[Patreon-Nov16-Post-Bug][/Patreon-Nov16-Post-Bug]Today we’re tackling the first WildStorm book to deliberately connect their various franchises – The Kindred mini-series.
We’ve seen many hints dropped throughout WildStorm’s books about International Operations and Team 7. It’s obvious that it has some resemblance to the retconned Weapon X program, which turned out many more characters than just Wolverine.
The Kindred capitalizes on these dropped hints to tell a new story that isn’t just expositional history, but that ties several pieces of information together along the way.
The book is more memorable for those revelations than for its plot. For a title starring the electric Grifter, the badass Backlash, and the mysterious Lynch, it seems like it could have escalated to a considerably higher-intensity.
Maybe the simmering intensity level is a good thing – it corrects the pacing issues that hurt the opening arcs of both WildCATs and Deathblow, presenting easy-to-follow rising action with a definitive end-point.
There’s no single credit for scripting on this book. At points it shows in the torrent of gently conflicting information. Also, while Grifter and Backlash bumping heads ought to be a teeth-gritting delight, somehow their combined prickliness slightly waters them both down.
Backlash is a character whose coolness isn’t fully justified by what we’ve seen from him so far on the page. He’s lithe, gray-haired, wields a whip, wears a slick black suit, and can dematerialize into fog. It’s all dangerous, but altogether it doesn’t suggest a terrifyingly deadly character we ought to be scared of. He definitely qualifies as “the most arrogant man alive” for all his bragging and complaining, but not the deadliest. Kindred doesn’t really do him any favors – he gets beat up more often than not, here, and he’s a lot of bark with relatively little bite.
(Grifter, on the other hand, just keeps getting cooler now that we know he went AWOL from Team 7 thanks to his unrequited love, is hated equally by Backlash and Lynch, and was the softy who tried to save his teammates who got left behind. Also? Still no hint of his powers.)
The villainous elements of the mini-series are needlessly complex. The Kindred’s leader Bloodmoon isn’t even a Kindred and the result of a totally separate Team 7 caper, which leaves a lot of questions and ultimately makes The Kindred sort of window dressing in their own story. It also leaves a lot of open questions about Bloodmoon that a little dose of simplicity could have solved better than more explanations.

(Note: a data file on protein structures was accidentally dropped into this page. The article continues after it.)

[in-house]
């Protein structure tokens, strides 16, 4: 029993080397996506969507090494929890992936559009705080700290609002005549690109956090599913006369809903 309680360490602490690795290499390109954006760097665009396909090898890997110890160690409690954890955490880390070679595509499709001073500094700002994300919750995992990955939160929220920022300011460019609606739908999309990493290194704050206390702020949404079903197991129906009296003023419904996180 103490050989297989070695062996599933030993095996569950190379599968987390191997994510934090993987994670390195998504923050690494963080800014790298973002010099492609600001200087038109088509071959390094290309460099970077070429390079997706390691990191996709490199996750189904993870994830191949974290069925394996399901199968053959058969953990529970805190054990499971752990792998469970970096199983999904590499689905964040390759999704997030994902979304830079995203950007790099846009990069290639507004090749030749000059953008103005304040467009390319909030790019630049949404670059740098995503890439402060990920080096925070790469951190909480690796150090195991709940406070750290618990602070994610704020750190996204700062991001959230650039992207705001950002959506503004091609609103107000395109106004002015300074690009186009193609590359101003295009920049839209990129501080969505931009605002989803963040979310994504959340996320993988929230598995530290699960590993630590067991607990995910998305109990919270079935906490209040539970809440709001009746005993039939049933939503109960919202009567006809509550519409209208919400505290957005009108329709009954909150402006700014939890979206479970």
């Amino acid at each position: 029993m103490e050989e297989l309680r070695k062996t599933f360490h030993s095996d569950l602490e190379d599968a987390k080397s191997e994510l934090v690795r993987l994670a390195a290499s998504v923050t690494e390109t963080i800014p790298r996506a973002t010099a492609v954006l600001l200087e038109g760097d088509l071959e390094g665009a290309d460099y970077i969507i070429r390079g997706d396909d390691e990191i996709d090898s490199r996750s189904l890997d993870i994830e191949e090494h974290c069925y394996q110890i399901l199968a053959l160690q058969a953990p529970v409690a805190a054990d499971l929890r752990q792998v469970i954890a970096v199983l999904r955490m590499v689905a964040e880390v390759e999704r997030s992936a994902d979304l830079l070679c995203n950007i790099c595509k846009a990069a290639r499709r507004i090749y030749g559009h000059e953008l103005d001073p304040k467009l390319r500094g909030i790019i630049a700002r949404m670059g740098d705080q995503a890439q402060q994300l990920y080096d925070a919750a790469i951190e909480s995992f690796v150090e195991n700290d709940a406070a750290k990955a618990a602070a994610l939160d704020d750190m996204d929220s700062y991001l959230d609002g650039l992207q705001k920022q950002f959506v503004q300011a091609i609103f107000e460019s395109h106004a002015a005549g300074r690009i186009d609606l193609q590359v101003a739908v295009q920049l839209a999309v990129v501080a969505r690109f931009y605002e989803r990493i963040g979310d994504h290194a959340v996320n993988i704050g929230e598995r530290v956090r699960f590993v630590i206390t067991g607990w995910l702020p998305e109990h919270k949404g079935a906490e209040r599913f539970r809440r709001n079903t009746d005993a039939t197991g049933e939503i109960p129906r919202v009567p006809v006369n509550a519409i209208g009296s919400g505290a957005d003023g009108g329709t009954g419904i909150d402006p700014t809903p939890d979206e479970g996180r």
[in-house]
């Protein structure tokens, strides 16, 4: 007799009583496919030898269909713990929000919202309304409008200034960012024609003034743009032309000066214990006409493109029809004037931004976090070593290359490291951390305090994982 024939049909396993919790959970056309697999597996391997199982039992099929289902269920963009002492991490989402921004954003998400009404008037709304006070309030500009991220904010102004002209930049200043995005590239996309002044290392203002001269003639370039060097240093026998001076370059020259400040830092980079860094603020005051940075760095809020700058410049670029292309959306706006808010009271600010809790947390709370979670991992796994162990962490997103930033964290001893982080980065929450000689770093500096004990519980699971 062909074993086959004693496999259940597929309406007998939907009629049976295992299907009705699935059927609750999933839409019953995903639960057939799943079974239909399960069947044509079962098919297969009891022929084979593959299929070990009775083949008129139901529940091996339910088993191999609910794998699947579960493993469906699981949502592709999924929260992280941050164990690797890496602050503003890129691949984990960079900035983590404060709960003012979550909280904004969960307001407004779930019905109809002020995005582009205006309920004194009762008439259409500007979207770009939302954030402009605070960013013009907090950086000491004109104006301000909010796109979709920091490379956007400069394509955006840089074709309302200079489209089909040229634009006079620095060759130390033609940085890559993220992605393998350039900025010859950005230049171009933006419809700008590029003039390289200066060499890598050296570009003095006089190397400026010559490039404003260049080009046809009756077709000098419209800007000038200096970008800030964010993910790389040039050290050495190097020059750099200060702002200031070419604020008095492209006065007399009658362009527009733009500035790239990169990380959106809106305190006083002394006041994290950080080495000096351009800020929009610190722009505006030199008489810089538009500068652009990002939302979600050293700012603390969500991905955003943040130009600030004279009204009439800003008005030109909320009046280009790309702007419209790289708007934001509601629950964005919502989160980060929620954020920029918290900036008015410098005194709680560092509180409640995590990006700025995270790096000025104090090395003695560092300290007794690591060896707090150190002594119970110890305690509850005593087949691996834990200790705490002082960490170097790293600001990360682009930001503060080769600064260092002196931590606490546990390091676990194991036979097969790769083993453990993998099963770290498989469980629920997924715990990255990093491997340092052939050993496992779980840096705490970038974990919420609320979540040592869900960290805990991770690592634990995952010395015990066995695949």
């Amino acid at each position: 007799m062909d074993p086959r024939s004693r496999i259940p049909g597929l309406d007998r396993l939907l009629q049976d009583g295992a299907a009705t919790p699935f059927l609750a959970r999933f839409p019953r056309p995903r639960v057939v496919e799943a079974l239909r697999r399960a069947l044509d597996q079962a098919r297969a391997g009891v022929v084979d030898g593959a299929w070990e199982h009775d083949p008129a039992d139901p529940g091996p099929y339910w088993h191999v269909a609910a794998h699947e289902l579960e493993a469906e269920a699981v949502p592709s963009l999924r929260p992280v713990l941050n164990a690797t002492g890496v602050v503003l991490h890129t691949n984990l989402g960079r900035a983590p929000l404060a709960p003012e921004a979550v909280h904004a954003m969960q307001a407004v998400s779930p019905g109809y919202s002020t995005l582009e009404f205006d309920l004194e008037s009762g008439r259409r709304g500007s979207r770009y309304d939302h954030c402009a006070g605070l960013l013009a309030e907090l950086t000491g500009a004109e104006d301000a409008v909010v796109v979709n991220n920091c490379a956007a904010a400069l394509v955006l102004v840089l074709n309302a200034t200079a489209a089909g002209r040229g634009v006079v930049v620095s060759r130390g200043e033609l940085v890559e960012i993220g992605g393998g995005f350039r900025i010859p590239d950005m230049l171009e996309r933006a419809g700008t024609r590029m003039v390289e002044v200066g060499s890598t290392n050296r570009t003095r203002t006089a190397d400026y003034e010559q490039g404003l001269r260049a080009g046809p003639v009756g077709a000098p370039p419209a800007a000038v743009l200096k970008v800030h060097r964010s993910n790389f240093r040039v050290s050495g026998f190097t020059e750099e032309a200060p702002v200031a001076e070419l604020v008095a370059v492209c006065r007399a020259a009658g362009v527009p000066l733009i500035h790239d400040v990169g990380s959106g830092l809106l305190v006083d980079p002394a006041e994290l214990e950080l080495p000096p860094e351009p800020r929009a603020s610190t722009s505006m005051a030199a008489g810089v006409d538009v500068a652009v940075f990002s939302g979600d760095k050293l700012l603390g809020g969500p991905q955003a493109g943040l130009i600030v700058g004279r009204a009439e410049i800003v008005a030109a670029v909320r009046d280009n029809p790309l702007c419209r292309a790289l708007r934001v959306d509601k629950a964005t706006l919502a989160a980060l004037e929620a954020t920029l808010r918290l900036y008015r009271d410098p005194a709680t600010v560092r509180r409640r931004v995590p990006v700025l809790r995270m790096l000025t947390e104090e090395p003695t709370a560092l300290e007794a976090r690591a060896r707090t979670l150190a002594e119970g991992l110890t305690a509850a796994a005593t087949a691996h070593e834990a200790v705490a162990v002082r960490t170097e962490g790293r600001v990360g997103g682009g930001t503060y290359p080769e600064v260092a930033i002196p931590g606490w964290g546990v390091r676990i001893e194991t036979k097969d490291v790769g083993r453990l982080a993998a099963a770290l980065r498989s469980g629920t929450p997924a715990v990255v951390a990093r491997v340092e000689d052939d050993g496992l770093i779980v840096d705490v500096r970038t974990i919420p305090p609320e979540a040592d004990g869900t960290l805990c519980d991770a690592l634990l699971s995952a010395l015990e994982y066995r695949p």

Art from Brett Booth is solid and enjoyable. All of the characters are recognizable and Booth draws clear action that’s easy to track. His characters can have a slight Spider-Man rubbery-ness to them that calls back to earlier Eric Larsen or even Todd McFarlane. That this would become somewhat of a trademark of Backlash rather than a more muscular stance is definitely down to Booth’s early influence on the character.
The biggest reason to include this in your WildStorm read? Context, glorious context. We finally understand Director Lynch’s place in the WildStorm Universe, and how Team 7 and IO are linked with the history of Stormwatch.
Want the full details? Read on to learn more about the connective tissue of the WildStorm Universe. Here’s the schedule for the rest of this month’s WildStorm re-read. Tomorrow we head back to WildCATs to see Jim Lee reunited with his X-Men co-conspirator Chris Claremont on WildCATs #10-13!
Need the issues? This is a rare early WildStorm title with a TPB collection! Look for it on Amazon and eBay. Also, the single issues to this series tend to be pretty cheap – try eBay (#1-4) or Amazon (#1, 2, 3, 4). Since a second Kindred mini-series hit these same issue numbers, be sure to match your purchase to the cover images in this post. [Read more…] about From The Beginning: WildStorm Universe – The Kindred #1-4